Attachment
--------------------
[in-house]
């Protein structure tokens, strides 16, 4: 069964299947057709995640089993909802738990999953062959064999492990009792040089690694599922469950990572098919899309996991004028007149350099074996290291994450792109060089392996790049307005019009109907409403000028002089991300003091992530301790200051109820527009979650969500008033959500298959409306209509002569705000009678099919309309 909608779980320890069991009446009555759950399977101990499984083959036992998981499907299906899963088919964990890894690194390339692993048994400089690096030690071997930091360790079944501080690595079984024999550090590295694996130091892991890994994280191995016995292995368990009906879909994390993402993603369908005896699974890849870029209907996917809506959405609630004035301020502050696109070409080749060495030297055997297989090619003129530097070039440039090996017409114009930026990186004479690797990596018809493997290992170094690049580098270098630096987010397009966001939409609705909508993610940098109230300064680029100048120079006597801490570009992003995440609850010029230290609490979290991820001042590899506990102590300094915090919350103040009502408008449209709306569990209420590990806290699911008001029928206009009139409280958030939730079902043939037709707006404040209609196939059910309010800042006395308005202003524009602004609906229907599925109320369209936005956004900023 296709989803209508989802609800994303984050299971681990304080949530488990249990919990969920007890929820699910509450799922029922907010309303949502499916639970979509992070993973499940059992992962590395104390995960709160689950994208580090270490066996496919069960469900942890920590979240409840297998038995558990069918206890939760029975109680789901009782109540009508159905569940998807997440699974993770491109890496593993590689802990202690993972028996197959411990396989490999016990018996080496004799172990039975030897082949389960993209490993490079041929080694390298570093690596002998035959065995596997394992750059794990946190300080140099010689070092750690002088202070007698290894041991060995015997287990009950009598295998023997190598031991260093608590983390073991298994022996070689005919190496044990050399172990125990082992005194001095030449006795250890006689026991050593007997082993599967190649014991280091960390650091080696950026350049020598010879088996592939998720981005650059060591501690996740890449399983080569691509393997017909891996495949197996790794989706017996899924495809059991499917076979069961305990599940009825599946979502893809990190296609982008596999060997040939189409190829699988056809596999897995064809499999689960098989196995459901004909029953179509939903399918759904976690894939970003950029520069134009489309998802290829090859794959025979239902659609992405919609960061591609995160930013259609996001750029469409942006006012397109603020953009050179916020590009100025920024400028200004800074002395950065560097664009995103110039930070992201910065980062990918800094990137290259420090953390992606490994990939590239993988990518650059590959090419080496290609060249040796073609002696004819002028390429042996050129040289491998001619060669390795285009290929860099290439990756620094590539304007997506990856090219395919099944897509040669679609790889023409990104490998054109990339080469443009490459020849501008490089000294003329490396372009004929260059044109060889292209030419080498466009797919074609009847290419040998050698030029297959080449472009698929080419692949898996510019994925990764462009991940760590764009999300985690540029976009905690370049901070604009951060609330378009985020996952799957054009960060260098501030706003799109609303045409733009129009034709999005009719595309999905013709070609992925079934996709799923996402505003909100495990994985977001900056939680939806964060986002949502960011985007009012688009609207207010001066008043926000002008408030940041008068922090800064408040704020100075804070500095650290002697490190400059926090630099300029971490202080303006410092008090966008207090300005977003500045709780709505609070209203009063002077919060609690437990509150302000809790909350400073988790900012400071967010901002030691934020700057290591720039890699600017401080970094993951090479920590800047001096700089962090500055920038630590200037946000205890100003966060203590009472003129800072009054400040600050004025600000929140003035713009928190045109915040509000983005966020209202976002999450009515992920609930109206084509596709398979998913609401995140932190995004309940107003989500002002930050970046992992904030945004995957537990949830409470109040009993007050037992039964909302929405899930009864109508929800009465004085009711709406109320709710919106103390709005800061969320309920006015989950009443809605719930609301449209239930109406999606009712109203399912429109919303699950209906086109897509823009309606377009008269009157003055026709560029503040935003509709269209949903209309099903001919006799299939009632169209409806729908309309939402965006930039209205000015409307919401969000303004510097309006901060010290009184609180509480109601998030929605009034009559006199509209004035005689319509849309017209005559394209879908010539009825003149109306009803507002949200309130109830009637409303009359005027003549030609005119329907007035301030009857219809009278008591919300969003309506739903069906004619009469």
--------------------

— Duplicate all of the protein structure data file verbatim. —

[in-house]
């Protein structure tokens, strides 16, 4: 069964299947057709995640089993909802738990999953062959064999492990009792040089690694599922469950990572098919899309996991004028007149350099074996290291994450792109060089392996790049307005019009109907409403000028002089991300003091992530301790200051109820527009979650969500008033959500298959409306209509002569705000009678099919309309 909608779980320890069991009446009555759950399977101990499984083959036992998981499907299906899963088919964990890894690194390339692993048994400089690096030690071997930091360790079944501080690595079984024999550090590295694996130091892991890994994280191995016995292995368990009906879909994390993402993603369908005896699974890849870029209907996917809506959405609630004035301020502050696109070409080749060495030297055997297989090619003129530097070039440039090996017409114009930026990186004479690797990596018809493997290992170094690049580098270098630096987010397009966001939409609705909508993610940098109230300064680029100048120079006597801490570009992003995440609850010029230290609490979290991820001042590899506990102590300094915090919350103040009502408008449209709306569990209420590990806290699911008001029928206009009139409280958030939730079902043939037709707006404040209609196939059910309010800042006395308005202003524009602004609906229907599925109320369209936005956004900023 296709989803209508989802609800994303984050299971681990304080949530488990249990919990969920007890929820699910509450799922029922907010309303949502499916639970979509992070993973499940059992992962590395104390995960709160689950994208580090270490066996496919069960469900942890920590979240409840297998038995558990069918206890939760029975109680789901009782109540009508159905569940998807997440699974993770491109890496593993590689802990202690993972028996197959411990396989490999016990018996080496004799172990039975030897082949389960993209490993490079041929080694390298570093690596002998035959065995596997394992750059794990946190300080140099010689070092750690002088202070007698290894041991060995015997287990009950009598295998023997190598031991260093608590983390073991298994022996070689005919190496044990050399172990125990082992005194001095030449006795250890006689026991050593007997082993599967190649014991280091960390650091080696950026350049020598010879088996592939998720981005650059060591501690996740890449399983080569691509393997017909891996495949197996790794989706017996899924495809059991499917076979069961305990599940009825599946979502893809990190296609982008596999060997040939189409190829699988056809596999897995064809499999689960098989196995459901004909029953179509939903399918759904976690894939970003950029520069134009489309998802290829090859794959025979239902659609992405919609960061591609995160930013259609996001750029469409942006006012397109603020953009050179916020590009100025920024400028200004800074002395950065560097664009995103110039930070992201910065980062990918800094990137290259420090953390992606490994990939590239993988990518650059590959090419080496290609060249040796073609002696004819002028390429042996050129040289491998001619060669390795285009290929860099290439990756620094590539304007997506990856090219395919099944897509040669679609790889023409990104490998054109990339080469443009490459020849501008490089000294003329490396372009004929260059044109060889292209030419080498466009797919074609009847290419040998050698030029297959080449472009698929080419692949898996510019994925990764462009991940760590764009999300985690540029976009905690370049901070604009951060609330378009985020996952799957054009960060260098501030706003799109609303045409733009129009034709999005009719595309999905013709070609992925079934996709799923996402505003909100495990994985977001900056939680939806964060986002949502960011985007009012688009609207207010001066008043926000002008408030940041008068922090800064408040704020100075804070500095650290002697490190400059926090630099300029971490202080303006410092008090966008207090300005977003500045709780709505609070209203009063002077919060609690437990509150302000809790909350400073988790900012400071967010901002030691934020700057290591720039890699600017401080970094993951090479920590800047001096700089962090500055920038630590200037946000205890100003966060203590009472003129800072009054400040600050004025600000929140003035713009928190045109915040509000983005966020209202976002999450009515992920609930109206084509596709398979998913609401995140932190995004309940107003989500002002930050970046992992904030945004995957537990949830409470109040009993007050037992039964909302929405899930009864109508929800009465004085009711709406109320709710919106103390709005800061969320309920006015989950009443809605719930609301449209239930109406999606009712109203399912429109919303699950209906086109897509823009309606377009008269009157003055026709560029503040935003509709269209949903209309099903001919006799299939009632169209409806729908309309939402965006930039209205000015409307919401969000303004510097309006901060010290009184609180509480109601998030929605009034009559006199509209004035005689319509849309017209005559394209879908010539009825003149109306009803507002949200309130109830009637409303009359005027003549030609005119329907007035301030009857219809009278008591919300969003309506739903069906004619009469």